When we decided to adopt Zip, we never expected that he would be so affectionate or end up dozing. In Maria’s lap just a few days after, we let him out of his crate. Just after he crawled into her lap and went to sleep, he had crawled into mine to get some petting and attention. We were both shocked and touched.
He was described to us as a needy and anxious cat; we were told he would take a long time to get comfortable in a new place. He was feral yet also needed, we were told. He had no desire to get into anybody’s lap or enter anyone’s house; he had lived alone and outside for eleven months.
It seems we broke through whatever barrier that was, Maria first, me second. He hides when strangers show up and stay near his barn safety house. He won’t come near the farmhouse. But more and more, he shows excellent devotion, trust, and affection for us.
He had never lived this way with people before; it is clearly something he very much wanted, and so did we. The connection between people and animals has been one of the joys of my life, and it is at the center of Maria’s life, which has helped me learn so much.
I’m very much surprised by his impact on the farm and on our lives. And on me. Animals are a reflection of us; they give us what we need, and we return the favor.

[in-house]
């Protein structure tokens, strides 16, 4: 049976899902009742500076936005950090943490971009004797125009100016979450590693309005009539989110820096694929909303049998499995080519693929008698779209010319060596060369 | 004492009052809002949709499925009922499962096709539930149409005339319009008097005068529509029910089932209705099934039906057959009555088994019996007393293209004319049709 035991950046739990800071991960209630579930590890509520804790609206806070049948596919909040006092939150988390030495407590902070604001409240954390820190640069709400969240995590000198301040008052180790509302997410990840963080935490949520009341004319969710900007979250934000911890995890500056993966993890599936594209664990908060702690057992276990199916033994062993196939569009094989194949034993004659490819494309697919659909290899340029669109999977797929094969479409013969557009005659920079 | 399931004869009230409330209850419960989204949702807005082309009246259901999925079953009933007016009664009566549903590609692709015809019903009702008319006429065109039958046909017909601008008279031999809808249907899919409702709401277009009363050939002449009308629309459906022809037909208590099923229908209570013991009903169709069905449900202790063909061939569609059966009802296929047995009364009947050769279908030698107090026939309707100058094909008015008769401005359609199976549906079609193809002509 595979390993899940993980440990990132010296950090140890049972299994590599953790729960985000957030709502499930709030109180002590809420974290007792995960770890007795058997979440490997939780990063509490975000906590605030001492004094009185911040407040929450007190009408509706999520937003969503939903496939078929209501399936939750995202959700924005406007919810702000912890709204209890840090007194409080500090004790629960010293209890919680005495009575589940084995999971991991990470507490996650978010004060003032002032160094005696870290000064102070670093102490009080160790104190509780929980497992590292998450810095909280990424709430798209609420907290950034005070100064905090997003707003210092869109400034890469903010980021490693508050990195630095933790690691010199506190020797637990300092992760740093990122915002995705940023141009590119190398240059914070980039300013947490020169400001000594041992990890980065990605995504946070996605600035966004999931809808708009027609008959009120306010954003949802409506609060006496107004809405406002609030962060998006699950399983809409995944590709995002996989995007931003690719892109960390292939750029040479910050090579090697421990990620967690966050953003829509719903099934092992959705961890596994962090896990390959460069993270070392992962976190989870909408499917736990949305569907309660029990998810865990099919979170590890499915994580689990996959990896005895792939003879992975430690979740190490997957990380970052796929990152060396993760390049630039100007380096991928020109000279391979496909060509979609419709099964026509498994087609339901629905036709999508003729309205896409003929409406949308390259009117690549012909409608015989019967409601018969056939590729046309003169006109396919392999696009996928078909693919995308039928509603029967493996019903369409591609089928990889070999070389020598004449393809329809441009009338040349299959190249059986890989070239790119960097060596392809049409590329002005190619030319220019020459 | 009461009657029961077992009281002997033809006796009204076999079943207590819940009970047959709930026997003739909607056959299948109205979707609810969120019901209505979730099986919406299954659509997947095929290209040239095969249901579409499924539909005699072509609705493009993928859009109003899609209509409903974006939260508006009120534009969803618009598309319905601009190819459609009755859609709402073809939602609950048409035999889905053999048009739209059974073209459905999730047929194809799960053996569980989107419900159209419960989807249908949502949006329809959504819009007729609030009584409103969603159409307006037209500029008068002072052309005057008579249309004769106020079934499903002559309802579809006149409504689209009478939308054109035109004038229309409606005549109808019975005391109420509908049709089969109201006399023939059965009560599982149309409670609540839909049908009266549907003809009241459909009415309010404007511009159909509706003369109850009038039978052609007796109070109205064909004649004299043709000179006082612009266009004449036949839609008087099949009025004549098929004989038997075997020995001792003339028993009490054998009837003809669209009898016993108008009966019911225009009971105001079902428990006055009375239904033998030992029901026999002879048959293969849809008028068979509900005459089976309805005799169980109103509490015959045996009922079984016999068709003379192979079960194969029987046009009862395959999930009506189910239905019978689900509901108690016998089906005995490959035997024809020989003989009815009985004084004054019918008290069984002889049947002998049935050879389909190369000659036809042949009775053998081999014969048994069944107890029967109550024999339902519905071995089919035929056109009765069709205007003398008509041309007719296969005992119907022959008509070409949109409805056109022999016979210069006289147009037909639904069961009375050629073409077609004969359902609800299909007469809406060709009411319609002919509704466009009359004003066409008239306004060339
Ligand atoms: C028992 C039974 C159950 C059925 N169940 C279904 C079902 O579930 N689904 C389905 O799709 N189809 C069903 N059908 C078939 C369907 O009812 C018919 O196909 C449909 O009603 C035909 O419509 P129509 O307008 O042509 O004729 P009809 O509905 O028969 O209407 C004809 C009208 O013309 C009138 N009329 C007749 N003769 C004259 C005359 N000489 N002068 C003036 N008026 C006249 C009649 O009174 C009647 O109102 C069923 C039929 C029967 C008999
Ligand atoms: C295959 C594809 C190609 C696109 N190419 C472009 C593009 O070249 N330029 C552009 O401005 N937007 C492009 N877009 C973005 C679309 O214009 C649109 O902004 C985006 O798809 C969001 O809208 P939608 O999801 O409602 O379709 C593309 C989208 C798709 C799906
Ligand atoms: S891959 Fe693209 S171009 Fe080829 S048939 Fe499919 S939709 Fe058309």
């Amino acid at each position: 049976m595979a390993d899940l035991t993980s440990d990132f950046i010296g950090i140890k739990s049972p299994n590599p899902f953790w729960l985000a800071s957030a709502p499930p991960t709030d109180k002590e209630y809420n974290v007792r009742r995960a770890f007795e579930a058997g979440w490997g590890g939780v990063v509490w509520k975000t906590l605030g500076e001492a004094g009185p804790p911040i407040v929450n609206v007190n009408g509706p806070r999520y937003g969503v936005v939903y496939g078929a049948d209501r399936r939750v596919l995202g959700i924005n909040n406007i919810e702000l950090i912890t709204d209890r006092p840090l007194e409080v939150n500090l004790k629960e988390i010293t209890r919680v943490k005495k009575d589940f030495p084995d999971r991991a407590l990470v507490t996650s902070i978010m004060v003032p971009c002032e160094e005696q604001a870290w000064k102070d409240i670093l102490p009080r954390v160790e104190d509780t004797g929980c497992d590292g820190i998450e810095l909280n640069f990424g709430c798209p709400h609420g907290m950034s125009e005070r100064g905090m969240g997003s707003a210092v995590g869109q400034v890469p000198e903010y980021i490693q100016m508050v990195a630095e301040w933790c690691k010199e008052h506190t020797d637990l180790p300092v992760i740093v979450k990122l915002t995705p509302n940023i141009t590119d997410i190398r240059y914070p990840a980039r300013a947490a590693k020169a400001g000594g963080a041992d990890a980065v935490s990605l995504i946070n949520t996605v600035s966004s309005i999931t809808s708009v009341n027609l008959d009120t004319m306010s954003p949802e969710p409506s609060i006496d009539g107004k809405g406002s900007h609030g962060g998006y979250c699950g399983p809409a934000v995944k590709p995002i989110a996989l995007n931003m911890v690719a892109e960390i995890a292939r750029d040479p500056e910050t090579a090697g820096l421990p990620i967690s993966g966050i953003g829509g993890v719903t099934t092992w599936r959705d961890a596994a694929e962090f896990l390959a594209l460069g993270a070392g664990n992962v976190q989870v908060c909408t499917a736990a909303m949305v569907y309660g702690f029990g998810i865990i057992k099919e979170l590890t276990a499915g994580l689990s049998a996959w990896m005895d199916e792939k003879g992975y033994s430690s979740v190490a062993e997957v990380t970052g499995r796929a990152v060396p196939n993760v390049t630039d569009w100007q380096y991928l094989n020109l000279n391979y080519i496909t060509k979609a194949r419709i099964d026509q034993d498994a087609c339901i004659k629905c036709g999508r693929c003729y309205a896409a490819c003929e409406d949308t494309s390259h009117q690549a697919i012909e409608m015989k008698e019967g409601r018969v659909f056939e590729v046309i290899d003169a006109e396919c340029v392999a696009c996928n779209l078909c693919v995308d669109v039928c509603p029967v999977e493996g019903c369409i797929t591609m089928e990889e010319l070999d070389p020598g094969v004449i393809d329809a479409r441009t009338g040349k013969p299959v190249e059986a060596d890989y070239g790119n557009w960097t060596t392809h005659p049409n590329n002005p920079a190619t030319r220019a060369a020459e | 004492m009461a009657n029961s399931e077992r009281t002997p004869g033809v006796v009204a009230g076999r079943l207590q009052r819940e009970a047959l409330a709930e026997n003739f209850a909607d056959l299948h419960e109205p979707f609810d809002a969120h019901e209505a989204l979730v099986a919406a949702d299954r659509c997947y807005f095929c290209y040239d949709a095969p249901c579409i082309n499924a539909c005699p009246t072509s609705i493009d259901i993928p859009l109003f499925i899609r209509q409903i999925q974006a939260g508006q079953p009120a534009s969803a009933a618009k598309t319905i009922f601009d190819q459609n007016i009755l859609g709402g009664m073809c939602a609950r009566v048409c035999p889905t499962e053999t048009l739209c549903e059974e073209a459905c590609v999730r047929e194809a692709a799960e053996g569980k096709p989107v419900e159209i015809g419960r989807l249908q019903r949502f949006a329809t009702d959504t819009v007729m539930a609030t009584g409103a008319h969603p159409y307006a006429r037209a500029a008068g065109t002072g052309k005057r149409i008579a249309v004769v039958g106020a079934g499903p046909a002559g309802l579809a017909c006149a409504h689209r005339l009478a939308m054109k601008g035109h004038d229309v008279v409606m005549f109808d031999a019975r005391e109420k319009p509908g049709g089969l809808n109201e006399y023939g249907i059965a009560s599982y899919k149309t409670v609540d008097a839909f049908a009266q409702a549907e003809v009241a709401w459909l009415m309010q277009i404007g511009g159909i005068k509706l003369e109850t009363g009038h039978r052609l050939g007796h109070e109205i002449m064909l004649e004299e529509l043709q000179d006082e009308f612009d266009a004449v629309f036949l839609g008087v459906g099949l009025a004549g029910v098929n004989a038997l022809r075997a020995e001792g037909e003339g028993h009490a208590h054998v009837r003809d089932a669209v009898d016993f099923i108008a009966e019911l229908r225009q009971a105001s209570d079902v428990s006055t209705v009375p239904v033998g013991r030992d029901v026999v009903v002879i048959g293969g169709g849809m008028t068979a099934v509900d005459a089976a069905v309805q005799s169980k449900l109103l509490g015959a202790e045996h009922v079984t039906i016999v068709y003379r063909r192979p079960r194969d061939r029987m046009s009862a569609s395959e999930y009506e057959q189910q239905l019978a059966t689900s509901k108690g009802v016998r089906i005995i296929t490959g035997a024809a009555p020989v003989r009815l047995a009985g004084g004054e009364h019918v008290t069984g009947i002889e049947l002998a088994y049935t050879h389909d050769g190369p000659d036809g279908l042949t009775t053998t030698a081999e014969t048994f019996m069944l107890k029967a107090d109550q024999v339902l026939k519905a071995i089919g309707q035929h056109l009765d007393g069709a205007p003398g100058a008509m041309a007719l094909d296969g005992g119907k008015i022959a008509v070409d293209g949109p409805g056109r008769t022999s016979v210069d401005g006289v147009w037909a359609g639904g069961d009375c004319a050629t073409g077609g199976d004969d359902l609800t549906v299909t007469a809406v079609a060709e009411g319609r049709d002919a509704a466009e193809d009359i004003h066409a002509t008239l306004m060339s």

I could hardly believe it when I saw him climb into Maria’s lap, cuddle up, lie down, and sleep. It was a touching and beautiful moment for me, and I always had my camera at hand. Maria was stunned when Zip touched noses with her, the nearly universal way friendly animals greet one another. Zinnia does it all the time.
Zip’s entry into our lives was a kind of bombshell we didn’t expect but indeed wanted. This is a testimony to love, trust, and patience; we have learned so much about those things during our lives with animals.
I was going to save his photo for tomorrow, but I couldn’t wait to share it. It brings me great pleasure; I hope it also brings you some. This was not the cat we thought we were getting, but it was the cat we were delighted to have. There are many lessons; I don’t know what they are yet.